NetSuite is beefing up its cloud-based ERP software's order-processing features by acquiring OrderMotion, a move that could strengthen its appeal to customers in retailing. Terms of the deal, announced Wednesday, were not disclosed.
OrderMotion's technology is aimed at companies that ship products directly to consumers. This is a business that has become more complex of late, thanks to ship-to-store programs, where a customer orders a product online and heads to a retail location to pick it up.
In addition, companies are increasingly looking to use their retail locations as regional distribution centers in order to save time and money compared to using a massive, centralized warehouse operation, said Andy Lloyd, general manager of commerce products at NetSuite.
OrderMotion's software is used in conjunction with e-commerce applications such as Demandware, as well as NetSuite's own SuiteCommerce software. NetSuite won't necessarily attempt to push OrderMotion customers toward its own offering, however, according to Lloyd. "Generally when we do acquisitions, the directive we get from [CEO Zach Nelson] is 'don't break it,'" he said. Still, "when a company is operating on a single system and has one view of the data, systems work best and companies run best," he added.
NetSuite's software runs on the Oracle technology stack. OrderMotion, however, is based on Microsoft .NET, Lloyd said. While "some cross-pollination is going to take place," another consideration behind the acquisition is the high quality of OrderMotion's senior technical staff, who will be joining NetSuite, he added.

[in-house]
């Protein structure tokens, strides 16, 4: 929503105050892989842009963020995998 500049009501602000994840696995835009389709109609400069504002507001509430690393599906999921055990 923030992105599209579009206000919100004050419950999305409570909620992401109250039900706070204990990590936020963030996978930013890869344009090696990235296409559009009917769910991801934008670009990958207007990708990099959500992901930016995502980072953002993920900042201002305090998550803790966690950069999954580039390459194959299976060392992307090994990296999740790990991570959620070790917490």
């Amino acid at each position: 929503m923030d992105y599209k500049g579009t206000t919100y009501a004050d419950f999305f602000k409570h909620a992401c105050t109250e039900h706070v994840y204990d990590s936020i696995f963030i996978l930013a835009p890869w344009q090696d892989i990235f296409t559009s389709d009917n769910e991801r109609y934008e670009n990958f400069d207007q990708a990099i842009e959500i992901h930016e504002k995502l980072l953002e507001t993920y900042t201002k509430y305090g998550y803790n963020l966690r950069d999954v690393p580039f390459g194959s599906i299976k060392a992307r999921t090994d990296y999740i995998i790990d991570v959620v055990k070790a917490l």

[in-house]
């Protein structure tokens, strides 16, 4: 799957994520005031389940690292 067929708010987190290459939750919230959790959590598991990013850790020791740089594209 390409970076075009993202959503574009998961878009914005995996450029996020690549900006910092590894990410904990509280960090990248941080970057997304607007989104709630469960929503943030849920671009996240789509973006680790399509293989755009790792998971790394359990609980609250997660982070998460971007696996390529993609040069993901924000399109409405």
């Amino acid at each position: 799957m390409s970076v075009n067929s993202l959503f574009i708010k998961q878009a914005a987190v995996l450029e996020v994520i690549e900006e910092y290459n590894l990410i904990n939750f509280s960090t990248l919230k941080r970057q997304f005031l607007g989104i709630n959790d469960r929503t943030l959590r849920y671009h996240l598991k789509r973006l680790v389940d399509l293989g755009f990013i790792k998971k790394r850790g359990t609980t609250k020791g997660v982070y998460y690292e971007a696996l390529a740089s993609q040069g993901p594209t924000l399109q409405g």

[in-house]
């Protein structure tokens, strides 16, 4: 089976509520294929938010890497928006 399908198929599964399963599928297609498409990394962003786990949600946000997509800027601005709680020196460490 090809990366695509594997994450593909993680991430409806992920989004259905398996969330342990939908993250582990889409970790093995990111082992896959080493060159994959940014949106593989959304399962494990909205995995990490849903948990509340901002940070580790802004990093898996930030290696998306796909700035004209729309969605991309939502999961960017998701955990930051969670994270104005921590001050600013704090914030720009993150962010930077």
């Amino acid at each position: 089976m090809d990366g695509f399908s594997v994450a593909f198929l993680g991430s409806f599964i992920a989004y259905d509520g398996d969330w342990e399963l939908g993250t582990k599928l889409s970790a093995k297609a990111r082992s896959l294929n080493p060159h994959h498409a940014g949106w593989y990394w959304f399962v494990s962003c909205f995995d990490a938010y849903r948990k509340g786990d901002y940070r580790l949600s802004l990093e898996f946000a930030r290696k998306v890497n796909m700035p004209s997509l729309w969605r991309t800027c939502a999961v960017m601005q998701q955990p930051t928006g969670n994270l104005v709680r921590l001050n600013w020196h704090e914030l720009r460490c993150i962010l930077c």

This is not the first acquisition NetSuite has made in the retail software arena, coming after its recent purchase of mobile point-of-sale vendor RetailAnywhere.
Forrester Research analyst China Martens said the OrderMotion acquisition is a smart move by NetSuite.
"Order management is an area that has tended to be somewhat neglected by both business app vendors and customers," Martens said via email. "Since it can be rather diffuse, elements of order management sit within CRM, ERP, and SCM, and then somewhat alone and disconnected between those apps. Naturally that siloing, and often a lack of full process automation, has led to issues."
Companies are also struggling to provide customers with a consistent ordering experience across multiple channels, to give customers and partners more "more visibility and feedback throughout the order life cycle," and to "achieve tighter integration across sales, distribution, warehouse, and service centers, and legacy ERP," Martens added. "Carving out a more specific order management offering may help NetSuite appeal to firms faced with all the above challenges."
Chris Kanaracus covers enterprise software and general technology breaking news for The IDG News Service. Chris' email address is Chris_Kanaracus@idg.com